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Google, cities announce collaboration on ultra-high speed Internet service

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PHOENIX – Google will collaborate with Phoenix, Scottsdale and Tempe to develop ways to bring its high-speed wireless Internet network to the Valley, the technology giant and the cities’ mayors announced Wednesday.

“Our ability as a community to offer ultra-high speeds in the marketplace is fundamental in our competitiveness in the 21st century economy,” Phoenix Mayor Greg Stanton said at a news conference unveiling the partnership.

The service, Google Fiber, is touted as 100 times faster than traditional broadband, allowing users to download a two-hour movie in a little more than 30 seconds. In Kansas City, Mo., where the Google Fiber launched in 2012, the ultra-fast connection costs $70 a month.

It also offers a free traditional network, one with speeds comparable to broadband Internet, though users in Kansas City must pay $300 to help cover the cost of construction.

Google, based in Mountain View, Calif., has asked the three cities to put together a team to provide the information needed to install the Google Fiber infrastructure. None of the cities would provide Google subsidies for adding the service, Stanton said.

“If we are successful and Google decides to move forward with this massive investment in our cities, they will be an option for all the residents of our city,” said Stanton, joined by Scottsdale Mayor Jim Lane and Tempe Mayor Mark Mitchell.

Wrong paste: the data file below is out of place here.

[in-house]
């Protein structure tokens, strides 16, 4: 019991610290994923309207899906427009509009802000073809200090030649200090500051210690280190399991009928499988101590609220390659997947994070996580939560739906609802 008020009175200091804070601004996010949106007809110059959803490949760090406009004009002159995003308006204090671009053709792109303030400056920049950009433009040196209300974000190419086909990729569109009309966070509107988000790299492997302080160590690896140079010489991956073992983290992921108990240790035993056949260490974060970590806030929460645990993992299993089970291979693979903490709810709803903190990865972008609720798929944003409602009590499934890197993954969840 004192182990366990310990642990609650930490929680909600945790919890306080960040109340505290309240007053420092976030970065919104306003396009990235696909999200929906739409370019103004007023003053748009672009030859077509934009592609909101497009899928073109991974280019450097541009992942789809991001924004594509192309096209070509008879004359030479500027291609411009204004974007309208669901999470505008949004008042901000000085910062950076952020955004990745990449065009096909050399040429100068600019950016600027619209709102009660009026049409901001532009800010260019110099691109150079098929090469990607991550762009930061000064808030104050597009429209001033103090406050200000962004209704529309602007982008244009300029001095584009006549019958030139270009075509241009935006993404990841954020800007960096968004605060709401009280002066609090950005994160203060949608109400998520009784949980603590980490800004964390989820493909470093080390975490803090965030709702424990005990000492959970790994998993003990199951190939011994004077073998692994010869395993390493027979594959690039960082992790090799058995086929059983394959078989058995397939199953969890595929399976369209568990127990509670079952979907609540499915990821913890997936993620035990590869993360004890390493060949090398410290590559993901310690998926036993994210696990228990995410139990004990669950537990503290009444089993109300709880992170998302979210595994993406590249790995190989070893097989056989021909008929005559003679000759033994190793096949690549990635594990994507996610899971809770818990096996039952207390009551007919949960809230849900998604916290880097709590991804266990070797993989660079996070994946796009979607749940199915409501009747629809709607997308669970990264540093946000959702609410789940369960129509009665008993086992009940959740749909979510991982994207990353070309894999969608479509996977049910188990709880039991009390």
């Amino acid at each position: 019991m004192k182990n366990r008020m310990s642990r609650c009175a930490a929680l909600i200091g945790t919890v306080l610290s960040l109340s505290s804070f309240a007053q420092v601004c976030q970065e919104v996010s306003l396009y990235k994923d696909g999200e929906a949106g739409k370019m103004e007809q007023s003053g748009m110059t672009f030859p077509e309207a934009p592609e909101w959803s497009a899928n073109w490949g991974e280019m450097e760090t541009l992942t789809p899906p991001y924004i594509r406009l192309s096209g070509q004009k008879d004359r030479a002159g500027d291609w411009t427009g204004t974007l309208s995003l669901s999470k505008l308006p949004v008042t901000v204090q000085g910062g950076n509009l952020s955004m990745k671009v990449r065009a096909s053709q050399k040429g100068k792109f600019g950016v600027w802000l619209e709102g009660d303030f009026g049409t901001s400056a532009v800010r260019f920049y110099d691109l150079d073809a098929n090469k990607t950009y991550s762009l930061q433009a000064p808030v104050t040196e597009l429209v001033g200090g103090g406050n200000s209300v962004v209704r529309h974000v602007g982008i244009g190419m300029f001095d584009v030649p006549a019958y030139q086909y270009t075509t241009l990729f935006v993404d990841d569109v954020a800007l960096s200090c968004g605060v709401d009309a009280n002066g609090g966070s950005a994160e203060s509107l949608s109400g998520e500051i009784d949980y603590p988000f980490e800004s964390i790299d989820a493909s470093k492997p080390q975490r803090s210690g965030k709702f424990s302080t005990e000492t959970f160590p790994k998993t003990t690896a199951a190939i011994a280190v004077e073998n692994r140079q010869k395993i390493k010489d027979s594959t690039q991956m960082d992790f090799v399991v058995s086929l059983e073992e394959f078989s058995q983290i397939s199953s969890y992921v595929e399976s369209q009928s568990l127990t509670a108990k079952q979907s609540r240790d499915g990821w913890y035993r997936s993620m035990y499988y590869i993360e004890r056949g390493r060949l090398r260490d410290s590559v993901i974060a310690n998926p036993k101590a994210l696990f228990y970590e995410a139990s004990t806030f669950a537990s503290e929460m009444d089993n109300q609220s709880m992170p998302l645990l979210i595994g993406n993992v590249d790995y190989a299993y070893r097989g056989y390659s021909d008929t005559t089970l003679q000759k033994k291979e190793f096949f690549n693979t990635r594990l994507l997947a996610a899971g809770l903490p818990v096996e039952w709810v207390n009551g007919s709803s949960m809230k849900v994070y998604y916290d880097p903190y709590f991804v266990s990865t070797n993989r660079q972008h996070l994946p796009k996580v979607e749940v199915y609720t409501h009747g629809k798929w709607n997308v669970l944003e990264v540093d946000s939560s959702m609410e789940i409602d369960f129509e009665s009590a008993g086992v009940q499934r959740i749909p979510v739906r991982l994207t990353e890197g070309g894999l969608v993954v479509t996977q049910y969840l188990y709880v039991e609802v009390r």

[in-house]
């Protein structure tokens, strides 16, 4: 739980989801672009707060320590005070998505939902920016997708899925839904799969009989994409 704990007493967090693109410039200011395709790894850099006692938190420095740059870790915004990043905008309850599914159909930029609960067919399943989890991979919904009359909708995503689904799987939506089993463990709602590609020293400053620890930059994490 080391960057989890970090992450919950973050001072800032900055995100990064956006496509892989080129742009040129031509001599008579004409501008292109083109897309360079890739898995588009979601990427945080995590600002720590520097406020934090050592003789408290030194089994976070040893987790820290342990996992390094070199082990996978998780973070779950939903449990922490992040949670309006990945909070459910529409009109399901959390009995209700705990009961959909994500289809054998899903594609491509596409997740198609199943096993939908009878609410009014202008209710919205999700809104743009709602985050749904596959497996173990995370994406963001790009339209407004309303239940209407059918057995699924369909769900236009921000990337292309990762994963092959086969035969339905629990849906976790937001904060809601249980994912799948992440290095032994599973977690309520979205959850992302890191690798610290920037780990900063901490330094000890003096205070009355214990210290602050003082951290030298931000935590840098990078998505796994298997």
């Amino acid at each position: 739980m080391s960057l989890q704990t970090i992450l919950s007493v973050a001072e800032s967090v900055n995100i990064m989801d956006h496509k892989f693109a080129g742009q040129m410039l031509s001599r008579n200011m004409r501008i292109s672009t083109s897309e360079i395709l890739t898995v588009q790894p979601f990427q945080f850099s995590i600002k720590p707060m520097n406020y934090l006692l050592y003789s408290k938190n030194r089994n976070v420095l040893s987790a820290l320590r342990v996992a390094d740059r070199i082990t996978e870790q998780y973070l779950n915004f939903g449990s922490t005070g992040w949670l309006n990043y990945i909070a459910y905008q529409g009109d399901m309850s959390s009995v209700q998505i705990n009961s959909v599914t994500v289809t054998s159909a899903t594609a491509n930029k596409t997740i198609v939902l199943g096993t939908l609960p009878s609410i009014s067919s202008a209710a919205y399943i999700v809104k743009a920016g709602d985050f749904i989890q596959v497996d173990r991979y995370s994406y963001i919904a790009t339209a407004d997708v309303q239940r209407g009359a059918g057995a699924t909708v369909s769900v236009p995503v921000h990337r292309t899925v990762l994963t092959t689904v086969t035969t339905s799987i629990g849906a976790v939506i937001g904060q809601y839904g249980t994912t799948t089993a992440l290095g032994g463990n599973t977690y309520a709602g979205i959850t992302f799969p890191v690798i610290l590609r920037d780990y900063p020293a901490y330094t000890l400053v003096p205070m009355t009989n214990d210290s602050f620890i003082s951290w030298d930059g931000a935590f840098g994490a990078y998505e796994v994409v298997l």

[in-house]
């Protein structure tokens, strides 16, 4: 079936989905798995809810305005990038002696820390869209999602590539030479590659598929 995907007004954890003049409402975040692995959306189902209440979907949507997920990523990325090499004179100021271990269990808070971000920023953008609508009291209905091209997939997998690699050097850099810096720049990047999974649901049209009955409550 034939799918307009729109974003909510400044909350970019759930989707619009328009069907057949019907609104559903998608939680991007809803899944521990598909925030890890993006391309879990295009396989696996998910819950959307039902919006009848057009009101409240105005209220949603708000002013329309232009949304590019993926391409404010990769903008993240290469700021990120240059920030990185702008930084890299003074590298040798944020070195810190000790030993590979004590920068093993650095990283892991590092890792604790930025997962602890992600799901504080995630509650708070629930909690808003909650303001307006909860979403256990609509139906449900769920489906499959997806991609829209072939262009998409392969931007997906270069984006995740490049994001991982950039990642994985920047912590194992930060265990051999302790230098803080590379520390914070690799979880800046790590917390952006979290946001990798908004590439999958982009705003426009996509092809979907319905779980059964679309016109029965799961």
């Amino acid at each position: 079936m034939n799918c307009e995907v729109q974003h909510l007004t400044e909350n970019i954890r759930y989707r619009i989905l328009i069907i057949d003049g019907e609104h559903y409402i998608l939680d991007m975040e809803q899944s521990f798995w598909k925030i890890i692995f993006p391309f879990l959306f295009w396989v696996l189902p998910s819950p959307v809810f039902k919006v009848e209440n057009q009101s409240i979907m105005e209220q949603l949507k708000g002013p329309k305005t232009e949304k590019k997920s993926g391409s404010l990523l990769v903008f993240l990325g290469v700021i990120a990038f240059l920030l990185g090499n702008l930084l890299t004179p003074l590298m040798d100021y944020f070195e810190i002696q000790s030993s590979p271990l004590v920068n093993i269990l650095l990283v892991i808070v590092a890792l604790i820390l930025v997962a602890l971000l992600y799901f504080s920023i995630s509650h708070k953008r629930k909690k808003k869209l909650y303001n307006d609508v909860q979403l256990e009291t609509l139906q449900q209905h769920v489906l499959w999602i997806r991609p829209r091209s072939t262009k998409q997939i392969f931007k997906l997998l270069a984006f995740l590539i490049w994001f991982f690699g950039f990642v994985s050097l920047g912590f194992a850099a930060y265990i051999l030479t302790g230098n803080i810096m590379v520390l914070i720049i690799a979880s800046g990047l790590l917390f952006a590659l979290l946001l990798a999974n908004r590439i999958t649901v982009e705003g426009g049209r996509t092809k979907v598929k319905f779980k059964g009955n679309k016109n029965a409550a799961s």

Google is installing the service in Austin, Texas, and Provo, Utah, and hopes to expand to cities such as San Antonio, Portland, Ore., and Nashville, Tenn., said Andrew Silvestri, Google’s public policy and community affairs representative.

“Over the last few years, these cities and these mayors have worked tremendously hard to make technology a part of their local economies, and today they’re taking the next steps by rolling up their sleeves to ensure their citizens have the necessary foundations to thrive in the 21st century,” Silvestri said.

At present, Google Fiber is designed for neighborhoods, though Silvestri suggested that it could expand to include small businesses.

Google allows certain nonprofit and public organizations to select sites such as city buildings, community centers, libraries and schools to receive the ultra-high speed network for free.

Mitchell, Tempe’s mayor, said adding Google Fiber would boost Arizona’s economy.

“You have three cities working together to help improve the quality of life of all the residents in the Valley, but more importantly to help drive commerce not only to our own cities but for the state of Arizona,” he said.